SkyscraperCity banner

1 - 20 of 28 Posts

·
Registered
Joined
·
388 Posts
Discussion Starter · #1 · (Edited)
The Most Beautiful European City Before WWII

While it is true that the European cities we often hold to be quintessentially beautiful today (Paris, Prague, Vienna, Rome etc.) have long been so, how did they compare to those cities that were irreparably altered by the ravages of time and (in particular) WWII? Were they still be deemed the 'most beautiful', or did they have some stiff competition? What do you think?

Please post pictures if possible, whether they be modern photos that demonstrate the beauty that still exists, or images of lost cityscapes trapped in the amber of the moment :)

For example:

Berlin:










Dresden:











Credit: Soren5en




Warsaw:





 

·
Boby Bola
Idemin
Joined
·
30 Posts
If I hear the beauty of it that is in Europe I really really want to visit there but when I do not know
 

·
Registered
Joined
·
1,318 Posts
A good friend who was much older that i and is now long passed on, told me how his father could see the tragedy of another war coming in the 1930s and took the entire family on a vast European tour. The father felt the next war, unlike The Great War, would lay waste to the continent and the cities, in addition to the ungodly human loss likely to be on par with The Great War.

His goal was to see the greatest and most beautiful cites before they disappeared, at least in terms of how they currently existed in the 1930s. Some of the cities they visited were:

Berlin
Vienna
Munich
Florence
Venice
Breslau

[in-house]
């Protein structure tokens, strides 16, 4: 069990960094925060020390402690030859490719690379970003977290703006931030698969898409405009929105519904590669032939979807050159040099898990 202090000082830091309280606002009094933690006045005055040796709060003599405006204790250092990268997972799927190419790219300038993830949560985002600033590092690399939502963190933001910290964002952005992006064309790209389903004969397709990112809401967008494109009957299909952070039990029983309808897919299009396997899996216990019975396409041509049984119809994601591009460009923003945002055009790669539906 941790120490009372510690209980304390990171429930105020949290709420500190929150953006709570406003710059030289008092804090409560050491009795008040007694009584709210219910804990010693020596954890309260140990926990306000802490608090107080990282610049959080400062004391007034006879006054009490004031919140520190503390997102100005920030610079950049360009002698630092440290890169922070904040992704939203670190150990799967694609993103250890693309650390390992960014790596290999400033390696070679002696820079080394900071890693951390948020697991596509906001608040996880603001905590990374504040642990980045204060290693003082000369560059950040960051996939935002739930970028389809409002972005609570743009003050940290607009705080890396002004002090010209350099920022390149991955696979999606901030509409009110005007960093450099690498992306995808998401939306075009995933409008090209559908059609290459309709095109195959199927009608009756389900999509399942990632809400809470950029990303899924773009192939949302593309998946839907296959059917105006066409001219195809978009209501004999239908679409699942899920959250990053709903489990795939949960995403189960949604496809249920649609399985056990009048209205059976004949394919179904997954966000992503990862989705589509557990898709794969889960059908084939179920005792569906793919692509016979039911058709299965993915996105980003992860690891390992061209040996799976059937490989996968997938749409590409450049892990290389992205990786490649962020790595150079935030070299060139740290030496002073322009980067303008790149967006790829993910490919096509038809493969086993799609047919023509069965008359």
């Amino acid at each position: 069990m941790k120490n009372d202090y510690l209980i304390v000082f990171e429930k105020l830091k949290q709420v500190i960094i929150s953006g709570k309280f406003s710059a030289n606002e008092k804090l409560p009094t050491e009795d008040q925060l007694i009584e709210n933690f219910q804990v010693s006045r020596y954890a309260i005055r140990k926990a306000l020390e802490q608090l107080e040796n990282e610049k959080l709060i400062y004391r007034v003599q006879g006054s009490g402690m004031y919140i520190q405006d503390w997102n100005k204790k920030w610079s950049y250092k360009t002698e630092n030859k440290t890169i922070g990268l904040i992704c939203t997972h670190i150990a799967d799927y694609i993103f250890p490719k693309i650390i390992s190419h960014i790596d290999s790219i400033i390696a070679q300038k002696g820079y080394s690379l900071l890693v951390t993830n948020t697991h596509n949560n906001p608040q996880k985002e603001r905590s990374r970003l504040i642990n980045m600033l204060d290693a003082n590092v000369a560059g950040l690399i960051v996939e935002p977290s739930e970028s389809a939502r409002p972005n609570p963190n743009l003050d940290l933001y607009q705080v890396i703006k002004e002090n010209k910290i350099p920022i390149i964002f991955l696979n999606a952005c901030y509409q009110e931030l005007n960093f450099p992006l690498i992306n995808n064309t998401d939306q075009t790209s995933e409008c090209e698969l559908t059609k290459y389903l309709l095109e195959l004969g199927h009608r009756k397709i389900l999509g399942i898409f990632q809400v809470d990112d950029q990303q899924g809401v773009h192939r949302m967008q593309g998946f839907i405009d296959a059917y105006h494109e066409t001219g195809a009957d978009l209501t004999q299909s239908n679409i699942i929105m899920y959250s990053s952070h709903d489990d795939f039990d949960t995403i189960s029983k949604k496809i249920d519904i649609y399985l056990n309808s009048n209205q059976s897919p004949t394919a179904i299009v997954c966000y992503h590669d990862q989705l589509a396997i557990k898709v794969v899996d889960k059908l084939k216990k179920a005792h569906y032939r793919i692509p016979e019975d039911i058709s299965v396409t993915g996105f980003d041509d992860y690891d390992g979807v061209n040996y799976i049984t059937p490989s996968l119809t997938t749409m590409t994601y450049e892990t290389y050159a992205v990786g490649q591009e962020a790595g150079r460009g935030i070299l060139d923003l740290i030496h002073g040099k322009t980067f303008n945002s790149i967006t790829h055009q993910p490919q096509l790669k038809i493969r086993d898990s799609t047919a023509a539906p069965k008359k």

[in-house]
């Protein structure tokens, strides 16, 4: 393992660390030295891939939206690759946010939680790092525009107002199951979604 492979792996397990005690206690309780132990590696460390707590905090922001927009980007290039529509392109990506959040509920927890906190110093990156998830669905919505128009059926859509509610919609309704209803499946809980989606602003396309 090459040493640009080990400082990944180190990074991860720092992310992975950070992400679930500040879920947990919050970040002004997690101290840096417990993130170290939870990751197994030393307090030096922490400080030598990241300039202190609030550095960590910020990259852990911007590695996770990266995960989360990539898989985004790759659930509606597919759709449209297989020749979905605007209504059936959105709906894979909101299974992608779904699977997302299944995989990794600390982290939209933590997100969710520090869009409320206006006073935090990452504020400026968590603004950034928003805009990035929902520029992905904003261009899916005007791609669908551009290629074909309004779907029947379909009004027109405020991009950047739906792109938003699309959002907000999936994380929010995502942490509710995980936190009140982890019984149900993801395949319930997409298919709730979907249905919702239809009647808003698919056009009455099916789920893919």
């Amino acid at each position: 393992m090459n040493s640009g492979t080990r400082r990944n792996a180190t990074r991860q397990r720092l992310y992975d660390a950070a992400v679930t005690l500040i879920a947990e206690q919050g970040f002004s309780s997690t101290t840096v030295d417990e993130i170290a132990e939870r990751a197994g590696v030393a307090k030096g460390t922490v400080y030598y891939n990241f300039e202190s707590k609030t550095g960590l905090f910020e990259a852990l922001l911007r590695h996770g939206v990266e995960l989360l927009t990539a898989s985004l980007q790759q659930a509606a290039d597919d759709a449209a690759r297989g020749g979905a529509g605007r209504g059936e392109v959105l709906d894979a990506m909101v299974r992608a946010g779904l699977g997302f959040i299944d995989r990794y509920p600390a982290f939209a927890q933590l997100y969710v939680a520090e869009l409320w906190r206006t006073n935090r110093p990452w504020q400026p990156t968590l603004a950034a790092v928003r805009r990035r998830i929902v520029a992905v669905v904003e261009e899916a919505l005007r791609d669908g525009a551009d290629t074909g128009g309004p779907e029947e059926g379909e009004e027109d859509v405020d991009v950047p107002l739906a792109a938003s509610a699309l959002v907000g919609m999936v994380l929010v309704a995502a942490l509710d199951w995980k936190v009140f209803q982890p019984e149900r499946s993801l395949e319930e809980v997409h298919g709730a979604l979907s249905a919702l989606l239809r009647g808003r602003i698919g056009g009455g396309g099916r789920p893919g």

Baden Baden
Hamburg
St Gallen
Strasbourg
Karlsruhe
 

·
Registered
Joined
·
388 Posts
Discussion Starter · #5 ·
Berlin
Vienna
Munich
Florence
Venice
Breslau
Baden Baden
Hamburg
St Gallen
Strasbourg
Karlsruhe
Sounds like an amazing trip :) Luckily for him, 6 of these came out of the war largely undamaged, and Munich and Breslau (Wrocław) were rebuilt quite tastefully. Berlin, Karlsruhe, and Hamburg were not so fortunate, sadly.

To my tastes, Vienna was and still is one of Europe's (and the world's) most beautiful cities.





 

·
Registered
Joined
·
45 Posts
Sounds like an amazing trip :) Luckily for him, 6 of these came out of the war largely undamaged, and Munich and Breslau (Wrocław) were rebuilt quite tastefully. Berlin, Karlsruhe, and Hamburg were not so fortunate, sadly.

To my tastes, Vienna was and still is one of Europe's (and the world's) most beautiful cities.
Vienna is beautiful, and also one of my favourite city, but I cannot understand why many people think that Vienna was not much damaged? Only in inner part (inside the Ringerstrasse) more than a hundred buildings which were replaced, and never rebuild. Many palaces, theatres, nice residential houses just have gone. Even more buildings were recovered in a much simpler form.

Very small amount of buildings which are gone:




Stefansplatz how it was: